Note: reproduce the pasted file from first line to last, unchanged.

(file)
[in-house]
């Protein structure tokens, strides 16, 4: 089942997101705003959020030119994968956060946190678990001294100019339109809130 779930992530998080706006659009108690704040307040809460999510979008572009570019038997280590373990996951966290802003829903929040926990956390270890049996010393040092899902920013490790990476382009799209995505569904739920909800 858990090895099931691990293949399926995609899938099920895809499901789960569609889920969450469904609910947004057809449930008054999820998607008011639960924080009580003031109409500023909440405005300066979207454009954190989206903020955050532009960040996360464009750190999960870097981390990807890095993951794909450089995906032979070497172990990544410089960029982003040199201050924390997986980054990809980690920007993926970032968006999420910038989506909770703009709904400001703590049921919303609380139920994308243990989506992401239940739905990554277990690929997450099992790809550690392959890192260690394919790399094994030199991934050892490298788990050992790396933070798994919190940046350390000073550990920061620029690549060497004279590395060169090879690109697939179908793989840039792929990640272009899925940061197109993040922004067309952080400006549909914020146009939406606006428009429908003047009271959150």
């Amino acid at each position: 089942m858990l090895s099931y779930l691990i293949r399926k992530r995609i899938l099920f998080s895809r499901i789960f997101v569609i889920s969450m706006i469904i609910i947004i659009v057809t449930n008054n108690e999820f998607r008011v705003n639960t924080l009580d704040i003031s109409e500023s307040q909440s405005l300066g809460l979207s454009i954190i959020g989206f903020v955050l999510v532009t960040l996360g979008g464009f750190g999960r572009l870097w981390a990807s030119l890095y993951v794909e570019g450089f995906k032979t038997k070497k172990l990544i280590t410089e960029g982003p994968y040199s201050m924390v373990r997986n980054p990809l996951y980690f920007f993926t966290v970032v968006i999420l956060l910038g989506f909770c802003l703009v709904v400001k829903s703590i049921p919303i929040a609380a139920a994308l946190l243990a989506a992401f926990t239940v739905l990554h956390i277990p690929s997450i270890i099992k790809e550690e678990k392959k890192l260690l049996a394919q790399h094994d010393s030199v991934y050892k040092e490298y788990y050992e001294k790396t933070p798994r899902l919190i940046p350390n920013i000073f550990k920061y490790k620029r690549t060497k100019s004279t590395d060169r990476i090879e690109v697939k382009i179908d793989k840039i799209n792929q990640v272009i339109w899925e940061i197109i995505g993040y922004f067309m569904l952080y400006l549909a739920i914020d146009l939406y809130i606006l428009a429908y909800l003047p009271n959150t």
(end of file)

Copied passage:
[in-house]
């Protein structure tokens, strides 16, 4: 089942997101705003959020030119994968956060946190678990001294100019339109809130 779930992530998080706006659009108690704040307040809460999510979008572009570019038997280590373990996951966290802003829903929040926990956390270890049996010393040092899902920013490790990476382009799209995505569904739920909800 858990090895099931691990293949399926995609899938099920895809499901789960569609889920969450469904609910947004057809449930008054999820998607008011639960924080009580003031109409500023909440405005300066979207454009954190989206903020955050532009960040996360464009750190999960870097981390990807890095993951794909450089995906032979070497172990990544410089960029982003040199201050924390997986980054990809980690920007993926970032968006999420910038989506909770703009709904400001703590049921919303609380139920994308243990989506992401239940739905990554277990690929997450099992790809550690392959890192260690394919790399094994030199991934050892490298788990050992790396933070798994919190940046350390000073550990920061620029690549060497004279590395060169090879690109697939179908793989840039792929990640272009899925940061197109993040922004067309952080400006549909914020146009939406606006428009429908003047009271959150």
């Amino acid at each position: 089942m858990l090895s099931y779930l691990i293949r399926k992530r995609i899938l099920f998080s895809r499901i789960f997101v569609i889920s969450m706006i469904i609910i947004i659009v057809t449930n008054n108690e999820f998607r008011v705003n639960t924080l009580d704040i003031s109409e500023s307040q909440s405005l300066g809460l979207s454009i954190i959020g989206f903020v955050l999510v532009t960040l996360g979008g464009f750190g999960r572009l870097w981390a990807s030119l890095y993951v794909e570019g450089f995906k032979t038997k070497k172990l990544i280590t410089e960029g982003p994968y040199s201050m924390v373990r997986n980054p990809l996951y980690f920007f993926t966290v970032v968006i999420l956060l910038g989506f909770c802003l703009v709904v400001k829903s703590i049921p919303i929040a609380a139920a994308l946190l243990a989506a992401f926990t239940v739905l990554h956390i277990p690929s997450i270890i099992k790809e550690e678990k392959k890192l260690l049996a394919q790399h094994d010393s030199v991934y050892k040092e490298y788990y050992e001294k790396t933070p798994r899902l919190i940046p350390n920013i000073f550990k920061y490790k620029r690549t060497k100019s004279t590395d060169r990476i090879e690109v697939k382009i179908d793989k840039i799209n792929q990640v272009i339109w899925e940061i197109i995505g993040y922004f067309m569904l952080y400006l549909a739920i914020d146009l939406y809130i606006l428009a429908y909800l003047p009271n959150t």